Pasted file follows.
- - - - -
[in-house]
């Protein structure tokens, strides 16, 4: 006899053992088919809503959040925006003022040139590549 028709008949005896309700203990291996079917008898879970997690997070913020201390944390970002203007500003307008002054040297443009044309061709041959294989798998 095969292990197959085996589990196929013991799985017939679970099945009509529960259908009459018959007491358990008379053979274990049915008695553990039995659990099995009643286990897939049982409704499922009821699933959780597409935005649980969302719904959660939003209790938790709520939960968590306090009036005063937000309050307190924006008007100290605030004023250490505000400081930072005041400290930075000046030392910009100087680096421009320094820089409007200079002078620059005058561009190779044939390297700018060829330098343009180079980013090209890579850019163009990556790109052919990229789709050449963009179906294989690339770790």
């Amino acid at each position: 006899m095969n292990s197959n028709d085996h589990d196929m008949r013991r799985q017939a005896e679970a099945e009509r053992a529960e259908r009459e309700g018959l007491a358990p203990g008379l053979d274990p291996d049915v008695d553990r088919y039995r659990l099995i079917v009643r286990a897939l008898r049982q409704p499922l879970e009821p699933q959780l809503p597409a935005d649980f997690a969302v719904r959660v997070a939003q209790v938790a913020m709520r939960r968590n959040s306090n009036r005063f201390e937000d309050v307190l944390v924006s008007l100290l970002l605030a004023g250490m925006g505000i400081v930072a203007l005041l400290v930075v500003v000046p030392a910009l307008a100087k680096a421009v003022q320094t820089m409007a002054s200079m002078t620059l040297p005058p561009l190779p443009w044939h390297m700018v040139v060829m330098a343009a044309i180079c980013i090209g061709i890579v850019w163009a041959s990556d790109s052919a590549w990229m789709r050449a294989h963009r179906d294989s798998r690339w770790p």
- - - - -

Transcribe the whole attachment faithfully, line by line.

[in-house]
């Protein structure tokens, strides 16, 4: 006899053992088919809503959040925006003022040139590549 028709008949005896309700203990291996079917008898879970997690997070913020201390944390970002203007500003307008002054040297443009044309061709041959294989798998 095969292990197959085996589990196929013991799985017939679970099945009509529960259908009459018959007491358990008379053979274990049915008695553990039995659990099995009643286990897939049982409704499922009821699933959780597409935005649980969302719904959660939003209790938790709520939960968590306090009036005063937000309050307190924006008007100290605030004023250490505000400081930072005041400290930075000046030392910009100087680096421009320094820089409007200079002078620059005058561009190779044939390297700018060829330098343009180079980013090209890579850019163009990556790109052919990229789709050449963009179906294989690339770790």
């Amino acid at each position: 006899m095969n292990s197959n028709d085996h589990d196929m008949r013991r799985q017939a005896e679970a099945e009509r053992a529960e259908r009459e309700g018959l007491a358990p203990g008379l053979d274990p291996d049915v008695d553990r088919y039995r659990l099995i079917v009643r286990a897939l008898r049982q409704p499922l879970e009821p699933q959780l809503p597409a935005d649980f997690a969302v719904r959660v997070a939003q209790v938790a913020m709520r939960r968590n959040s306090n009036r005063f201390e937000d309050v307190l944390v924006s008007l100290l970002l605030a004023g250490m925006g505000i400081v930072a203007l005041l400290v930075v500003v000046p030392a910009l307008a100087k680096a421009v003022q320094t820089m409007a002054s200079m002078t620059l040297p005058p561009l190779p443009w044939h390297m700018v040139v060829m330098a343009a044309i180079c980013i090209g061709i890579v850019w163009a041959s990556d790109s052919a590549w990229m789709r050449a294989h963009r179906d294989s798998r690339w770790p």